Talk by Nicholas Crane

On the 16 January Latymer Upper was lucky enough to welcome Nicholas Crane, the President of the Royal Geographical Society, to the School to give a fascinating talk entitled ‘The Making of The British Landscape’. Crane is a geographer, author and broadcaster who in recent years has become best known for presenting such BBC Two series as Coast and Great British Journeys and Towns. He has also written numerous books, with his most recent – The Making of the British Landscape being published in October 2016.

Crane’s travels have included a 10,000km walk across Europe, a bicycle ride across the Himalayas, Tibet and the Gobi desert to the geographical centre of Asia, and a horse-back journey through the Hindu Kush Mountains of Afghanistan. His book ‘Clear Waters Rising’ received the Thomas Cook and Daily Telegraphy travel book award.

To challenge his audience about how much they really knew about the origins of Britain’s now easily recognizable landscape, Crane’s talk took us back 12,000 years. He began with an almost inconceivable claim that once one could walk from Ravenscourt Park tube station to parts of South Africa without getting one’s feet wet, and proceeded to explain how Britain had become an island. Crane followed up by delving into a more human side of geography and explaining the effects that different populations had on the landscape, all the while using digital drone flights above Britain to show the impacts. He explained how he felt the Roman empire had set Britain back 900 years, and described how different types of housing and population sizes led to varying levels of degradation of natural resources throughout generations.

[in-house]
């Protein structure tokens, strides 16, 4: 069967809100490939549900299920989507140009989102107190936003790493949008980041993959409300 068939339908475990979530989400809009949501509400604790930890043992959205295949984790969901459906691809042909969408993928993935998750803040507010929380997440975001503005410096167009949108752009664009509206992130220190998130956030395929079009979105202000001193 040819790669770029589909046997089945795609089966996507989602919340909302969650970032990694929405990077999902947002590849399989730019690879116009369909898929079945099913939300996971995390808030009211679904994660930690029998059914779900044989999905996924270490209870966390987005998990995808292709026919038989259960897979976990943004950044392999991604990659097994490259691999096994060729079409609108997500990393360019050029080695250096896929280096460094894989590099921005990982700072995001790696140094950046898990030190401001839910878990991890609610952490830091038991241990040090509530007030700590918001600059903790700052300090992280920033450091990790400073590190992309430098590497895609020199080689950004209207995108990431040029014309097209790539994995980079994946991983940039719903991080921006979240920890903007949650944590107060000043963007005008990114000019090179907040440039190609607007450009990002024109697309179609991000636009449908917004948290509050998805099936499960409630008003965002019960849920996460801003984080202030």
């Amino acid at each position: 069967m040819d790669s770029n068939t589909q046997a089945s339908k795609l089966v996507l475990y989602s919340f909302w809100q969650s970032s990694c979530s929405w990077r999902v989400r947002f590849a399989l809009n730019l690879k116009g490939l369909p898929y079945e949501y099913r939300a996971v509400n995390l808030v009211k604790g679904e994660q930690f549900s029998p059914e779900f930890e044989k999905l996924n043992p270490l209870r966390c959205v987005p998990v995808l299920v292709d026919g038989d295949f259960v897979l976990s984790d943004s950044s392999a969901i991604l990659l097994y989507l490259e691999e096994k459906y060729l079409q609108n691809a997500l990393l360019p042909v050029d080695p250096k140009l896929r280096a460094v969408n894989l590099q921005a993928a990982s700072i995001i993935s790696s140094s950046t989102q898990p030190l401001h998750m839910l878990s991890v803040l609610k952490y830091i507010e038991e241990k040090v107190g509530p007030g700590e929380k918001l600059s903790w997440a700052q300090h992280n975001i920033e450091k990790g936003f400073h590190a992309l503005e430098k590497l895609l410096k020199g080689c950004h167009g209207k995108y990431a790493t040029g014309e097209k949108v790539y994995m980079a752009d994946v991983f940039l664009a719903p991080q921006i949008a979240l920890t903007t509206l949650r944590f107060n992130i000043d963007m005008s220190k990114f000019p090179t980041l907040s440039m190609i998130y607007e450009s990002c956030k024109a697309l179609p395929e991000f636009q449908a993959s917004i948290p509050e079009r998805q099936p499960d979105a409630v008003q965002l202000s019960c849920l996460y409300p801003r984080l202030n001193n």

In Nicholas Crane’s geographical journey through time we saw Britain lurch from an exploitative past towards a more sustainable future; this could well be the story of our age.

Review by Felix Ramin, Lower sixth

Author: carolineroberts

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